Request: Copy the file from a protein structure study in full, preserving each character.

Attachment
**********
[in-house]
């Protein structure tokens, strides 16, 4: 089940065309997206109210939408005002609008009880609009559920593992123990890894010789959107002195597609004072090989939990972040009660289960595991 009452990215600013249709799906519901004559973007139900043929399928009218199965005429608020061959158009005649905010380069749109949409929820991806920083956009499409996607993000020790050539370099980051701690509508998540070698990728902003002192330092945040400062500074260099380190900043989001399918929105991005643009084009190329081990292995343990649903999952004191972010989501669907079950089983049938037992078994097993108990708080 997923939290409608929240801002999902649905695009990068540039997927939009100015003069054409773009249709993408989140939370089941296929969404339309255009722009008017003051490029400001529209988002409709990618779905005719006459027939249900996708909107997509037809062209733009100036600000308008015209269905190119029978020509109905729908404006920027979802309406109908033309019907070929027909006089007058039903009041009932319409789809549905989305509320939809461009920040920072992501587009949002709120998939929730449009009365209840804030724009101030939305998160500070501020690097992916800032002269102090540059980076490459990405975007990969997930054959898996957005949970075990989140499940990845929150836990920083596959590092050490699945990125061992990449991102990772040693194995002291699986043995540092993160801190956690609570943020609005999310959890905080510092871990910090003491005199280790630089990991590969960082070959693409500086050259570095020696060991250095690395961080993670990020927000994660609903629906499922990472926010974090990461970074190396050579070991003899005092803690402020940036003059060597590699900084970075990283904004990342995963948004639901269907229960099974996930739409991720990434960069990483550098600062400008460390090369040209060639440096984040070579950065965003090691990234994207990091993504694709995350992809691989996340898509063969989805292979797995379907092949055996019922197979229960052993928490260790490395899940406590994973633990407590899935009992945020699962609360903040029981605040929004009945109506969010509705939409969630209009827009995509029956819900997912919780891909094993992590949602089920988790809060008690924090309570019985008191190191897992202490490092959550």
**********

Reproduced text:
[in-house]
């Protein structure tokens, strides 16, 4: 089940065309997206109210939408005002609008009880609009559920593992123990890894010789959107002195597609004072090989939990972040009660289960595991 009452990215600013249709799906519901004559973007139900043929399928009218199965005429608020061959158009005649905010380069749109949409929820991806920083956009499409996607993000020790050539370099980051701690509508998540070698990728902003002192330092945040400062500074260099380190900043989001399918929105991005643009084009190329081990292995343990649903999952004191972010989501669907079950089983049938037992078994097993108990708080 997923939290409608929240801002999902649905695009990068540039997927939009100015003069054409773009249709993408989140939370089941296929969404339309255009722009008017003051490029400001529209988002409709990618779905005719006459027939249900996708909107997509037809062209733009100036600000308008015209269905190119029978020509109905729908404006920027979802309406109908033309019907070929027909006089007058039903009041009932319409789809549905989305509320939809461009920040920072992501587009949002709120998939929730449009009365209840804030724009101030939305998160500070501020690097992916800032002269102090540059980076490459990405975007990969997930054959898996957005949970075990989140499940990845929150836990920083596959590092050490699945990125061992990449991102990772040693194995002291699986043995540092993160801190956690609570943020609005999310959890905080510092871990910090003491005199280790630089990991590969960082070959693409500086050259570095020696060991250095690395961080993670990020927000994660609903629906499922990472926010974090990461970074190396050579070991003899005092803690402020940036003059060597590699900084970075990283904004990342995963948004639901269907229960099974996930739409991720990434960069990483550098600062400008460390090369040209060639440096984040070579950065965003090691990234994207990091993504694709995350992809691989996340898509063969989805292979797995379907092949055996019922197979229960052993928490260790490395899940406590994973633990407590899935009992945020699962609360903040029981605040929004009945109506969010509705939409969630209009827009995509029956819900997912919780891909094993992590949602089920988790809060008690924090309570019985008191190191897992202490490092959550």